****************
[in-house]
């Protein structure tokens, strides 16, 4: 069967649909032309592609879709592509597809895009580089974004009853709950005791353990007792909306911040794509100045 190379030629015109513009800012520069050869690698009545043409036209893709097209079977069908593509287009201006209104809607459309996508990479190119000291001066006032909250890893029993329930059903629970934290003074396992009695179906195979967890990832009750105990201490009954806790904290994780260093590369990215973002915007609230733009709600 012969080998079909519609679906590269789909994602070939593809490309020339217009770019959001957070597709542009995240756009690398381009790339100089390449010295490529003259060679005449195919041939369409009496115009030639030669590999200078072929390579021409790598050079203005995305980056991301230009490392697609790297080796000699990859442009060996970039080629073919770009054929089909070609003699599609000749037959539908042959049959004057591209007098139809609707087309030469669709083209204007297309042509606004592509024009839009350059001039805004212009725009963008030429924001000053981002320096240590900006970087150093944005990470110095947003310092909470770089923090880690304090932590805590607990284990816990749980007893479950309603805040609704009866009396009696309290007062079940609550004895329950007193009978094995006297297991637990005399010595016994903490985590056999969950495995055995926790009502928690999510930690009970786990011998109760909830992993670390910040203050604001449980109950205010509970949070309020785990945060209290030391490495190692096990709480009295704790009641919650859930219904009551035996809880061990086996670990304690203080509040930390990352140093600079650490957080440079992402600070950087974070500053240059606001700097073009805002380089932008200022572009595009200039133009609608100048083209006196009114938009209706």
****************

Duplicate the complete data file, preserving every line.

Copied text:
[in-house]
């Protein structure tokens, strides 16, 4: 069967649909032309592609879709592509597809895009580089974004009853709950005791353990007792909306911040794509100045 190379030629015109513009800012520069050869690698009545043409036209893709097209079977069908593509287009201006209104809607459309996508990479190119000291001066006032909250890893029993329930059903629970934290003074396992009695179906195979967890990832009750105990201490009954806790904290994780260093590369990215973002915007609230733009709600 012969080998079909519609679906590269789909994602070939593809490309020339217009770019959001957070597709542009995240756009690398381009790339100089390449010295490529003259060679005449195919041939369409009496115009030639030669590999200078072929390579021409790598050079203005995305980056991301230009490392697609790297080796000699990859442009060996970039080629073919770009054929089909070609003699599609000749037959539908042959049959004057591209007098139809609707087309030469669709083209204007297309042509606004592509024009839009350059001039805004212009725009963008030429924001000053981002320096240590900006970087150093944005990470110095947003310092909470770089923090880690304090932590805590607990284990816990749980007893479950309603805040609704009866009396009696309290007062079940609550004895329950007193009978094995006297297991637990005399010595016994903490985590056999969950495995055995926790009502928690999510930690009970786990011998109760909830992993670390910040203050604001449980109950205010509970949070309020785990945060209290030391490495190692096990709480009295704790009641919650859930219904009551035996809880061990086996670990304690203080509040930390990352140093600079650490957080440079992402600070950087974070500053240059606001700097073009805002380089932008200022572009595009200039133009609608100048083209006196009114938009209706």